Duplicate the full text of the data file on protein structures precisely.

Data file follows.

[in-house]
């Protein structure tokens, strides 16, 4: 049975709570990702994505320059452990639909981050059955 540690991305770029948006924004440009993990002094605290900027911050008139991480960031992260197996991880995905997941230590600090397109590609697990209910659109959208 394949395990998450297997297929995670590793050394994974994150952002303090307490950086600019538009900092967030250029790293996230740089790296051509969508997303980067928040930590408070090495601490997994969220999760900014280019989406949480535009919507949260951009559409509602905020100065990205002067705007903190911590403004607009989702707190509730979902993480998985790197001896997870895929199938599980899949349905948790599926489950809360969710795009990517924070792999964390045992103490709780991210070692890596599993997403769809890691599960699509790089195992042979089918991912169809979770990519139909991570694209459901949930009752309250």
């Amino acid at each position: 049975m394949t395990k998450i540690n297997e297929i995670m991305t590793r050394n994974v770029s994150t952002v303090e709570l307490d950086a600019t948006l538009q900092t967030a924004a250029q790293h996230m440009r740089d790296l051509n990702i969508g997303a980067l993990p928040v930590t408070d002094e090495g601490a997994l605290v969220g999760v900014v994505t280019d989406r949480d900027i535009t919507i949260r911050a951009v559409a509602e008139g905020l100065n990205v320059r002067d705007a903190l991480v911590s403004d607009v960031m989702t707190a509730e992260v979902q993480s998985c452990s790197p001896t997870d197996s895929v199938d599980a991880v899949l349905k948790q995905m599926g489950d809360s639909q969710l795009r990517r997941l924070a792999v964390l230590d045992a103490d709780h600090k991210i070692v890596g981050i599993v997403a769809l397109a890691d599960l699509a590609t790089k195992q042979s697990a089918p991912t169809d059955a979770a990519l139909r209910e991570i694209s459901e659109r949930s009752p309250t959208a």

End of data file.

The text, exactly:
[in-house]
């Protein structure tokens, strides 16, 4: 049975709570990702994505320059452990639909981050059955 540690991305770029948006924004440009993990002094605290900027911050008139991480960031992260197996991880995905997941230590600090397109590609697990209910659109959208 394949395990998450297997297929995670590793050394994974994150952002303090307490950086600019538009900092967030250029790293996230740089790296051509969508997303980067928040930590408070090495601490997994969220999760900014280019989406949480535009919507949260951009559409509602905020100065990205002067705007903190911590403004607009989702707190509730979902993480998985790197001896997870895929199938599980899949349905948790599926489950809360969710795009990517924070792999964390045992103490709780991210070692890596599993997403769809890691599960699509790089195992042979089918991912169809979770990519139909991570694209459901949930009752309250």
């Amino acid at each position: 049975m394949t395990k998450i540690n297997e297929i995670m991305t590793r050394n994974v770029s994150t952002v303090e709570l307490d950086a600019t948006l538009q900092t967030a924004a250029q790293h996230m440009r740089d790296l051509n990702i969508g997303a980067l993990p928040v930590t408070d002094e090495g601490a997994l605290v969220g999760v900014v994505t280019d989406r949480d900027i535009t919507i949260r911050a951009v559409a509602e008139g905020l100065n990205v320059r002067d705007a903190l991480v911590s403004d607009v960031m989702t707190a509730e992260v979902q993480s998985c452990s790197p001896t997870d197996s895929v199938d599980a991880v899949l349905k948790q995905m599926g489950d809360s639909q969710l795009r990517r997941l924070a792999v964390l230590d045992a103490d709780h600090k991210i070692v890596g981050i599993v997403a769809l397109a890691d599960l699509a590609t790089k195992q042979s697990a089918p991912t169809d059955a979770a990519l139909r209910e991570i694209s459901e659109r949930s009752p309250t959208a």